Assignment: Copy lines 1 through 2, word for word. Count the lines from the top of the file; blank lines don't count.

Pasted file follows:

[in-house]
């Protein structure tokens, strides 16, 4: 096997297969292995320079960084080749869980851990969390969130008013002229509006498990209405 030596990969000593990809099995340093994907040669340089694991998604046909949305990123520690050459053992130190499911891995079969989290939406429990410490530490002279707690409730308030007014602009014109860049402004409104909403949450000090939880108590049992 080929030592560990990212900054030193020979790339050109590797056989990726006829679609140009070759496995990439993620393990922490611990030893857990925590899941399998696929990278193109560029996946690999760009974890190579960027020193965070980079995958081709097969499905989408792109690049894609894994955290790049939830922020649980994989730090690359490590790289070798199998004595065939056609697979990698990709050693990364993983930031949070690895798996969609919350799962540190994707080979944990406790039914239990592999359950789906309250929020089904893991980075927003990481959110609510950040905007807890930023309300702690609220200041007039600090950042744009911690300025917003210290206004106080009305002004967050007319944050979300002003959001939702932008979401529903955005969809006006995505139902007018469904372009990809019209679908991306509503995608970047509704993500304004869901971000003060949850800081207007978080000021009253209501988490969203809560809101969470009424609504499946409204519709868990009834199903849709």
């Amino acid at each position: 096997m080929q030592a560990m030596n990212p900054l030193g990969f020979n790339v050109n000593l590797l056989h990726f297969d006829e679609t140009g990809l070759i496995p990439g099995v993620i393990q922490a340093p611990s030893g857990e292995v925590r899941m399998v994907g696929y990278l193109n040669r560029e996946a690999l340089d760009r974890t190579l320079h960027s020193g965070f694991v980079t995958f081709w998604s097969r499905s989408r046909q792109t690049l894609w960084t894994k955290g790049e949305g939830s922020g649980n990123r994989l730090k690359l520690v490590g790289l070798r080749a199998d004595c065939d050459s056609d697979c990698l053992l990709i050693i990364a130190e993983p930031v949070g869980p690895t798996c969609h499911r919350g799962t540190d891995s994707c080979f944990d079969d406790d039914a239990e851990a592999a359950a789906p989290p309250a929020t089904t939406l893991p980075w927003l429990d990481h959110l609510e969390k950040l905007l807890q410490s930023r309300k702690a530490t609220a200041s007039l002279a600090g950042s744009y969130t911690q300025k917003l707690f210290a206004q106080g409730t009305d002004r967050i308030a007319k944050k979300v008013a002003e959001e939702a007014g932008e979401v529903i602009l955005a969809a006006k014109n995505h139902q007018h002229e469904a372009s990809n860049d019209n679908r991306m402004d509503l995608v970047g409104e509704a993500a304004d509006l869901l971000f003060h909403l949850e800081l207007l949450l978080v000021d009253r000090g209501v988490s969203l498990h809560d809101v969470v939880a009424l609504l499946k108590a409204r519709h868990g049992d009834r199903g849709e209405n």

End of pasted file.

[in-house]
């Protein structure tokens, strides 16, 4: 096997297969292995320079960084080749869980851990969390969130008013002229509006498990209405 030596990969000593990809099995340093994907040669340089694991998604046909949305990123520690050459053992130190499911891995079969989290939406429990410490530490002279707690409730308030007014602009014109860049402004409104909403949450000090939880108590049992 080929030592560990990212900054030193020979790339050109590797056989990726006829679609140009070759496995990439993620393990922490611990030893857990925590899941399998696929990278193109560029996946690999760009974890190579960027020193965070980079995958081709097969499905989408792109690049894609894994955290790049939830922020649980994989730090690359490590790289070798199998004595065939056609697979990698990709050693990364993983930031949070690895798996969609919350799962540190994707080979944990406790039914239990592999359950789906309250929020089904893991980075927003990481959110609510950040905007807890930023309300702690609220200041007039600090950042744009911690300025917003210290206004106080009305002004967050007319944050979300002003959001939702932008979401529903955005969809006006995505139902007018469904372009990809019209679908991306509503995608970047509704993500304004869901971000003060949850800081207007978080000021009253209501988490969203809560809101969470009424609504499946409204519709868990009834199903849709």